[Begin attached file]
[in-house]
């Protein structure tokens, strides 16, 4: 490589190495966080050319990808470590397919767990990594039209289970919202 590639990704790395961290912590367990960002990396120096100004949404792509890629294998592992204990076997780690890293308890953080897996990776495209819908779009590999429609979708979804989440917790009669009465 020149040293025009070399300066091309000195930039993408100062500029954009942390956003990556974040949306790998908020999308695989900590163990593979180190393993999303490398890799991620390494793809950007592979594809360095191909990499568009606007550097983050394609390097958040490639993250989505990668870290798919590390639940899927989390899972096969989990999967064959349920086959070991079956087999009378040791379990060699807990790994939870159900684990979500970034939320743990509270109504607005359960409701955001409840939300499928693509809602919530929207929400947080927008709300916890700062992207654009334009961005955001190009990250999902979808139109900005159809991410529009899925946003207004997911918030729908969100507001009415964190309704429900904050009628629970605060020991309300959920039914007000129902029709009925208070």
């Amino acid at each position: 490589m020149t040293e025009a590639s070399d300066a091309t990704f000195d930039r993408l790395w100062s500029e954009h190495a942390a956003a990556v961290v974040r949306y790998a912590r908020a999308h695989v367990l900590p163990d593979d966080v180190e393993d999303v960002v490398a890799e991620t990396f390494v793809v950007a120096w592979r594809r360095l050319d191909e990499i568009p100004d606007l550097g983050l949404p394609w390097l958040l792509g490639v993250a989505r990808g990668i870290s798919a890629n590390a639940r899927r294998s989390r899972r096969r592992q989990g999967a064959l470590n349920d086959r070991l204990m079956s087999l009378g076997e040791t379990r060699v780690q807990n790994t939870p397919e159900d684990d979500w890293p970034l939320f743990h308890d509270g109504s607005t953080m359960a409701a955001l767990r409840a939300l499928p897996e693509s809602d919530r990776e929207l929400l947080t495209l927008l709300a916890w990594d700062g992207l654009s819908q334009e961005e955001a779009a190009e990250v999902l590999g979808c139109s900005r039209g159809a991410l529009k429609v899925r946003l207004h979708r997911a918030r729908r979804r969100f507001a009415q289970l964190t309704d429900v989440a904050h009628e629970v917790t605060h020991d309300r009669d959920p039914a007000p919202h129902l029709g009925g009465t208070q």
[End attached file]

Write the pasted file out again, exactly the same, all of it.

[in-house]
């Protein structure tokens, strides 16, 4: 490589190495966080050319990808470590397919767990990594039209289970919202 590639990704790395961290912590367990960002990396120096100004949404792509890629294998592992204990076997780690890293308890953080897996990776495209819908779009590999429609979708979804989440917790009669009465 020149040293025009070399300066091309000195930039993408100062500029954009942390956003990556974040949306790998908020999308695989900590163990593979180190393993999303490398890799991620390494793809950007592979594809360095191909990499568009606007550097983050394609390097958040490639993250989505990668870290798919590390639940899927989390899972096969989990999967064959349920086959070991079956087999009378040791379990060699807990790994939870159900684990979500970034939320743990509270109504607005359960409701955001409840939300499928693509809602919530929207929400947080927008709300916890700062992207654009334009961005955001190009990250999902979808139109900005159809991410529009899925946003207004997911918030729908969100507001009415964190309704429900904050009628629970605060020991309300959920039914007000129902029709009925208070």
């Amino acid at each position: 490589m020149t040293e025009a590639s070399d300066a091309t990704f000195d930039r993408l790395w100062s500029e954009h190495a942390a956003a990556v961290v974040r949306y790998a912590r908020a999308h695989v367990l900590p163990d593979d966080v180190e393993d999303v960002v490398a890799e991620t990396f390494v793809v950007a120096w592979r594809r360095l050319d191909e990499i568009p100004d606007l550097g983050l949404p394609w390097l958040l792509g490639v993250a989505r990808g990668i870290s798919a890629n590390a639940r899927r294998s989390r899972r096969r592992q989990g999967a064959l470590n349920d086959r070991l204990m079956s087999l009378g076997e040791t379990r060699v780690q807990n790994t939870p397919e159900d684990d979500w890293p970034l939320f743990h308890d509270g109504s607005t953080m359960a409701a955001l767990r409840a939300l499928p897996e693509s809602d919530r990776e929207l929400l947080t495209l927008l709300a916890w990594d700062g992207l654009s819908q334009e961005e955001a779009a190009e990250v999902l590999g979808c139109s900005r039209g159809a991410l529009k429609v899925r946003l207004h979708r997911a918030r729908r979804r969100f507001a009415q289970l964190t309704d429900v989440a904050h009628e629970v917790t605060h020991d309300r009669d959920p039914a007000p919202h129902l029709g009925g009465t208070q």